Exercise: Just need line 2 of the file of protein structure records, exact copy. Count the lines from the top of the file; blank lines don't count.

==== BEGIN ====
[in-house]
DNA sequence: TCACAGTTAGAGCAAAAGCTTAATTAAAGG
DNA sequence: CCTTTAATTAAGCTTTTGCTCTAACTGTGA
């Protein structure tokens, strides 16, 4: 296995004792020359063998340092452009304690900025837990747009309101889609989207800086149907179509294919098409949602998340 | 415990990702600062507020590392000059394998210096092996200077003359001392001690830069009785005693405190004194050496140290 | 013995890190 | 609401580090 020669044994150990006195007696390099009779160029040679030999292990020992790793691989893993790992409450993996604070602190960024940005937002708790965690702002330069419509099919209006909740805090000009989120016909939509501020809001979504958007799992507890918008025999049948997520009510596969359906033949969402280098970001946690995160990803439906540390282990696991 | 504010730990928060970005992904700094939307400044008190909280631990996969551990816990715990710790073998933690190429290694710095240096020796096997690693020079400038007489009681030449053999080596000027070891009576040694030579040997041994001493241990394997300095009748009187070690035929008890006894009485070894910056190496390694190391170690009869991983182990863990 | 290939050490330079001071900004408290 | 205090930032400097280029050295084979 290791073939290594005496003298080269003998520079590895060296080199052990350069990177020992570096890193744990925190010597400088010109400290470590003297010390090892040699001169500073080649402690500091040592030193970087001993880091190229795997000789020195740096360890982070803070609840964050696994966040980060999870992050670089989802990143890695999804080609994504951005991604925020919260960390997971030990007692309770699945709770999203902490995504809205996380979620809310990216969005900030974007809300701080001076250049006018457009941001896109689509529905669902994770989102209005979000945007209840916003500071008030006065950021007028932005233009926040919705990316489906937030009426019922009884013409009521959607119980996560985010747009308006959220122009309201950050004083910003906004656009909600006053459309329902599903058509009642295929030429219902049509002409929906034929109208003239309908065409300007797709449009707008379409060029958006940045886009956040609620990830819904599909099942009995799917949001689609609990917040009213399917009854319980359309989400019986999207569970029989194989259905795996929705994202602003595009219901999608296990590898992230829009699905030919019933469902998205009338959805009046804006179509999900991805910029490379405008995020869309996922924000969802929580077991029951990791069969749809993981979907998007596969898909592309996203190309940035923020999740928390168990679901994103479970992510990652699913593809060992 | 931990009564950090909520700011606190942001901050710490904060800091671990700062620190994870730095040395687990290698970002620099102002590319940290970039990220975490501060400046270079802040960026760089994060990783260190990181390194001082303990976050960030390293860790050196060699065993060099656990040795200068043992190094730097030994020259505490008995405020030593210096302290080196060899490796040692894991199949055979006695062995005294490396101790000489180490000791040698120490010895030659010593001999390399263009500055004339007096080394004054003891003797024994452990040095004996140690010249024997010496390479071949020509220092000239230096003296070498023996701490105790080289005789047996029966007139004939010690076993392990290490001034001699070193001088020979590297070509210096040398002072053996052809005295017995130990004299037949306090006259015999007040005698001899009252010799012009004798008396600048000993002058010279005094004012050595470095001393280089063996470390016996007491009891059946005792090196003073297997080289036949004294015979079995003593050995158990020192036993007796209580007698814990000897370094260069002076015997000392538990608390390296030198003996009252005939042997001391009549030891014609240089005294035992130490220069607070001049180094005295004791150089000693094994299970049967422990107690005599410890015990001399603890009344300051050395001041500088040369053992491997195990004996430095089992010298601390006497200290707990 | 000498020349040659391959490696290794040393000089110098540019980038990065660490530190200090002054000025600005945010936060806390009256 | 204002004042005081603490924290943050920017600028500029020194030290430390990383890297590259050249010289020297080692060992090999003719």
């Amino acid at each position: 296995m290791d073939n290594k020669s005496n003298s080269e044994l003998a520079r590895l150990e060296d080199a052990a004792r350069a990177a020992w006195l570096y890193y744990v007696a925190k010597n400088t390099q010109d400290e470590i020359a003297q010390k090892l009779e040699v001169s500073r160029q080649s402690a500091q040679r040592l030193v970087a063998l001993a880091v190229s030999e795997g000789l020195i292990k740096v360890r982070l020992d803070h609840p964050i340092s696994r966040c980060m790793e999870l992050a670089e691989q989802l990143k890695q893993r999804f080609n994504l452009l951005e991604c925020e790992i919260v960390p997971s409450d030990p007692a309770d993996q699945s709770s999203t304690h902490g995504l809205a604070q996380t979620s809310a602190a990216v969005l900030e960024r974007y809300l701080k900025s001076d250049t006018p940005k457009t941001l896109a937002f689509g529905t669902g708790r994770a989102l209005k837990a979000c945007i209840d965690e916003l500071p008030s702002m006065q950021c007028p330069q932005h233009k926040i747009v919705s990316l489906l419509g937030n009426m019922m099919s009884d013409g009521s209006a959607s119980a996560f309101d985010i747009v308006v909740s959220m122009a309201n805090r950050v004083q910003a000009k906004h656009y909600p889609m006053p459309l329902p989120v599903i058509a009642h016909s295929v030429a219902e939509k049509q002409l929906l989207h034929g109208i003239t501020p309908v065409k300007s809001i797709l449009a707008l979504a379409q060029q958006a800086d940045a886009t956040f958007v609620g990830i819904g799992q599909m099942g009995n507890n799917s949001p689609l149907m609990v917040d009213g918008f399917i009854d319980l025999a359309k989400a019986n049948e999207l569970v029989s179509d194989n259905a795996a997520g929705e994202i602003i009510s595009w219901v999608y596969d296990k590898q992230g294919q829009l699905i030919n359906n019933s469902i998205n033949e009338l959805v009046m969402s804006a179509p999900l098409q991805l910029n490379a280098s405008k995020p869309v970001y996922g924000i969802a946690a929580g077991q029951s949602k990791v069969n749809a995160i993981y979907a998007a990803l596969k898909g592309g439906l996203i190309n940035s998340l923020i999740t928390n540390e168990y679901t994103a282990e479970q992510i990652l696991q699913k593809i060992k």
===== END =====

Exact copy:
DNA sequence: TCACAGTTAGAGCAAAAGCTTAATTAAAGG